Light opens this way--or some other way
because you are, most likely, not me--
you are sitting on an Amtrak in the middle of winter,
just sitting there, the train moving, of course, and you look
out over the broad postcard expanse of the Connecticut coast
(this really isn’t you if you live on the west coast or
don’t like to play with parentheses in your poetry)
but it’s there, that ache in your stomach because
you are not there; consequently, (adverbs, too)
think of the best way to run back to happiness,
to get into Taiwan on an early a.m. EVA flight where
all the attendants know you now, and you can say
the desserts in Chinese with correct tones…but the ache
is deeper. You want to walk in the night markets,
be in love for the final full and rest of your life last time,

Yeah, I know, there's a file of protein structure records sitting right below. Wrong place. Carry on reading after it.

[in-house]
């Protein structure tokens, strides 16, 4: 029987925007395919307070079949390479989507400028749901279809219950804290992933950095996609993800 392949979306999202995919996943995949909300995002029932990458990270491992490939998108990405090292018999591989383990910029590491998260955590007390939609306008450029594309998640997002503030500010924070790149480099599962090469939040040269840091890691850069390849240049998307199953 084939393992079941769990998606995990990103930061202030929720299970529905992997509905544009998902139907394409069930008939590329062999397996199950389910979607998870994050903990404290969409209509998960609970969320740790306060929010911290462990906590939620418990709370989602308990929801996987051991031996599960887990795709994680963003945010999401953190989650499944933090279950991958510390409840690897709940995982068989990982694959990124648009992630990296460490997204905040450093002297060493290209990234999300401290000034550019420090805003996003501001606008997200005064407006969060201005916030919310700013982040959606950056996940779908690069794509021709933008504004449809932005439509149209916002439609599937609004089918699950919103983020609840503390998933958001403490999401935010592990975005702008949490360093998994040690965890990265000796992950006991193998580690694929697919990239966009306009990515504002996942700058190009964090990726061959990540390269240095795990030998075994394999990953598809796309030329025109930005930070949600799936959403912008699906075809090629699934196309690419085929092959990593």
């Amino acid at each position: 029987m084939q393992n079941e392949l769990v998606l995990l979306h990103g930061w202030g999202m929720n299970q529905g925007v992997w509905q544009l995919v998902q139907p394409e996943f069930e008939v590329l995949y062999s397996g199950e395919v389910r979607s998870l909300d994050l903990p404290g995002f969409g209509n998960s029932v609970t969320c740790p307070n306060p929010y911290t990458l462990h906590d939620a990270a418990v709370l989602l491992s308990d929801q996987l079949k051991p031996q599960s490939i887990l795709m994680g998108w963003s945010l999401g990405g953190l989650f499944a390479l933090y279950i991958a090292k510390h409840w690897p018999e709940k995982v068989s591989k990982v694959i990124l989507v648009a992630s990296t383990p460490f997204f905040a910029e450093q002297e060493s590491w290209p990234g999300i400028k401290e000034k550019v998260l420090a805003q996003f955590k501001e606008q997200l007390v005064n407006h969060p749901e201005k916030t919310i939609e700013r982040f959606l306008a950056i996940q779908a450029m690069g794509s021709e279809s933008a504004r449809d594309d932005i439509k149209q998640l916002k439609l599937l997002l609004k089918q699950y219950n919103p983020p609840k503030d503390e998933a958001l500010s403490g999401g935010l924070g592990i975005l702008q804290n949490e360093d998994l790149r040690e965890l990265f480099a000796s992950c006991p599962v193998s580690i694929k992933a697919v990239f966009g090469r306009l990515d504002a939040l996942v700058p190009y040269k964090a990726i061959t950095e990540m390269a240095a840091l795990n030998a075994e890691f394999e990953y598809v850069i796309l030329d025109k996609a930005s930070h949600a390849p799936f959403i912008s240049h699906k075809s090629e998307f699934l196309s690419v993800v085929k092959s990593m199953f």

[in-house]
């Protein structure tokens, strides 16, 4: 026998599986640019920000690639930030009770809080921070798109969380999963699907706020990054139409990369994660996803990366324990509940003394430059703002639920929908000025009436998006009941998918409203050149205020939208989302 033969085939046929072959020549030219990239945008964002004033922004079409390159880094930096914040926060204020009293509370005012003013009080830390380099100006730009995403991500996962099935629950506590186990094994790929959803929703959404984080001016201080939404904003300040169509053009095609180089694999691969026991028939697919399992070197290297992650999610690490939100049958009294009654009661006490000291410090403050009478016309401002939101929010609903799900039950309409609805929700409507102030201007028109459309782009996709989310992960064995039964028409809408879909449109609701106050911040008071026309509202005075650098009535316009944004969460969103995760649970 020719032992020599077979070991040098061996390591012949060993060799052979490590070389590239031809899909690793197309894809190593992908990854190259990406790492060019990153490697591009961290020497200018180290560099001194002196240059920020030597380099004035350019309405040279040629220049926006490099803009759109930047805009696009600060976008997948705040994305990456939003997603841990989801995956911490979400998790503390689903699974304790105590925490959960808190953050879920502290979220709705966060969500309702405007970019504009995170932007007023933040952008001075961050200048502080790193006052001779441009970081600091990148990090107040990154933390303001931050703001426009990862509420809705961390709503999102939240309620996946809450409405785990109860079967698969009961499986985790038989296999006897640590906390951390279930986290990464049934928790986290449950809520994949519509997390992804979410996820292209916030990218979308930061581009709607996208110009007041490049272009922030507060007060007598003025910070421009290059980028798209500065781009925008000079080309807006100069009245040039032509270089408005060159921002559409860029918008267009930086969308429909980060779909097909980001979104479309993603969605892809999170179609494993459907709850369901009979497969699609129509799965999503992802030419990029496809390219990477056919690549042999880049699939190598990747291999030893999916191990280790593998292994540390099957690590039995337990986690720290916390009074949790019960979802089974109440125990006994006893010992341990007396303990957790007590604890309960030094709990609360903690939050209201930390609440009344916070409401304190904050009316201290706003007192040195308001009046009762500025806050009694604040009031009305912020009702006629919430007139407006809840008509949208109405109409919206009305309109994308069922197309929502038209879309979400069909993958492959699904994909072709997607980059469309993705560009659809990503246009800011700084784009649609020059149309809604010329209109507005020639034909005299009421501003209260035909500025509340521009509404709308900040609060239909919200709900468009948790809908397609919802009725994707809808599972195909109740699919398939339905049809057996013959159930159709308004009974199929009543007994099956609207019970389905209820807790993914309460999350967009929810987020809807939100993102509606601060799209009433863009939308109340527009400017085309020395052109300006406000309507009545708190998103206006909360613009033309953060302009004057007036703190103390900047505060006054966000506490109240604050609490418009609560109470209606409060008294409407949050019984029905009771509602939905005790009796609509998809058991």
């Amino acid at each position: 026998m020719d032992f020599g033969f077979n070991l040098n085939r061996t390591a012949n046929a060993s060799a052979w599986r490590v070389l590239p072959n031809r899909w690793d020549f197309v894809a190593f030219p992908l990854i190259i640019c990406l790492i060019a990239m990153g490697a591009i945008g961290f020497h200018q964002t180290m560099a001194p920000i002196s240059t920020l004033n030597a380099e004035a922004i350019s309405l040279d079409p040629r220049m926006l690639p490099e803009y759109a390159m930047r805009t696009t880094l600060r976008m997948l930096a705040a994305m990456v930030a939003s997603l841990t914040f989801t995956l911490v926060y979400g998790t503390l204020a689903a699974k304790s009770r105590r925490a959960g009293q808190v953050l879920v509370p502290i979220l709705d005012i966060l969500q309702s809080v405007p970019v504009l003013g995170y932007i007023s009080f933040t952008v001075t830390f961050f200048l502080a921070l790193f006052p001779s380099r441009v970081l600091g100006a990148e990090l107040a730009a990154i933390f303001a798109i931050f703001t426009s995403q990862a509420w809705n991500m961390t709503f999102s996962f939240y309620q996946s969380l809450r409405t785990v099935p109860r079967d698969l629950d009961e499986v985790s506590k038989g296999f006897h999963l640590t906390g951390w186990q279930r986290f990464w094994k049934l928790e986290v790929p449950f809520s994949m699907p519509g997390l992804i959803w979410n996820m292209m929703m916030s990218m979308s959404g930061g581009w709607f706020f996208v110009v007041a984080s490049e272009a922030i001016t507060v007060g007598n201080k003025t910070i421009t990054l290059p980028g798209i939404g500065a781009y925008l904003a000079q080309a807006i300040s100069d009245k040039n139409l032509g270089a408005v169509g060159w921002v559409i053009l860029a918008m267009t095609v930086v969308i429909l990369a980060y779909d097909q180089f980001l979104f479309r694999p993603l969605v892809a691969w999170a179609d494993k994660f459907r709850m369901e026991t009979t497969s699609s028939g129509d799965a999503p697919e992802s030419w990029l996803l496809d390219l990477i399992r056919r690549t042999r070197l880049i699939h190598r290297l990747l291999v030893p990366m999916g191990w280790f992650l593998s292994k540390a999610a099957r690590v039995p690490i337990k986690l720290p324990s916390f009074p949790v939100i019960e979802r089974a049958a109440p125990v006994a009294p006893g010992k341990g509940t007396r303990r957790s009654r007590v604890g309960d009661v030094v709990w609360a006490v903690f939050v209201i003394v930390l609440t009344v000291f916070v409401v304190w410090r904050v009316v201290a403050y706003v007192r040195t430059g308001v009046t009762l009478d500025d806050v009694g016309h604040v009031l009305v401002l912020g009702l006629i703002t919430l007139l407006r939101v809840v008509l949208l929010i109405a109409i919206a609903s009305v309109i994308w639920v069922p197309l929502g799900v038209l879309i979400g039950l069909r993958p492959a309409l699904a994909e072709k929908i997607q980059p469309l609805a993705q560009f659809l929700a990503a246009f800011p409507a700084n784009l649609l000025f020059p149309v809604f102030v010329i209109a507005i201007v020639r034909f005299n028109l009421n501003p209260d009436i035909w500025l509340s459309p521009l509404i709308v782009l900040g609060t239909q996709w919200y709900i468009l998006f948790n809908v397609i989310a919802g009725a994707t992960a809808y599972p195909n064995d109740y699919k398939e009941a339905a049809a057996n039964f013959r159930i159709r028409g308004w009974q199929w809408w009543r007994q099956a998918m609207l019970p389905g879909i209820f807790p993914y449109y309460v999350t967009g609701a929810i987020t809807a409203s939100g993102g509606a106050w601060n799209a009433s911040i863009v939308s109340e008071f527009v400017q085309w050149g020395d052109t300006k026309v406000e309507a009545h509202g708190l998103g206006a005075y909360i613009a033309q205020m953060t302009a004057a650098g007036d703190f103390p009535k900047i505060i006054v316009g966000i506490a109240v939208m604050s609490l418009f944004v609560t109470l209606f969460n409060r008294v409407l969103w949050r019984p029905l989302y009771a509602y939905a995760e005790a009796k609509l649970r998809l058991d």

eat three portions of stinky tofu deep inside the neighborhood
you know where everybody knows you, twenty friends
around a table that would only have held you two diets
ago, and the night is long and deep like the back of an
infinite mouth, and this is its song, here or on a street in Kunming,
holding her hand because she sees you and it’s alright
now, and it’s alright in all heaven’s palaces because
this is not a dream, not a wish for something that was never
alive, nor a memory from a life before this life where all lives
are kept in central storage. This is the joy you found
in a mirror when your eyes struck love, your fingers with hers
on a wet leaf a little at a time because this is full and
deep and final and ultimate and rest of your life where
parentheses are a way of life, plus you promised her
you would only be gone for the time it takes this one song
to breathe (with all the becauses), and it ain’t the blues.

* Originally appeared in 'Deep Travel' ( Ninebark Press)



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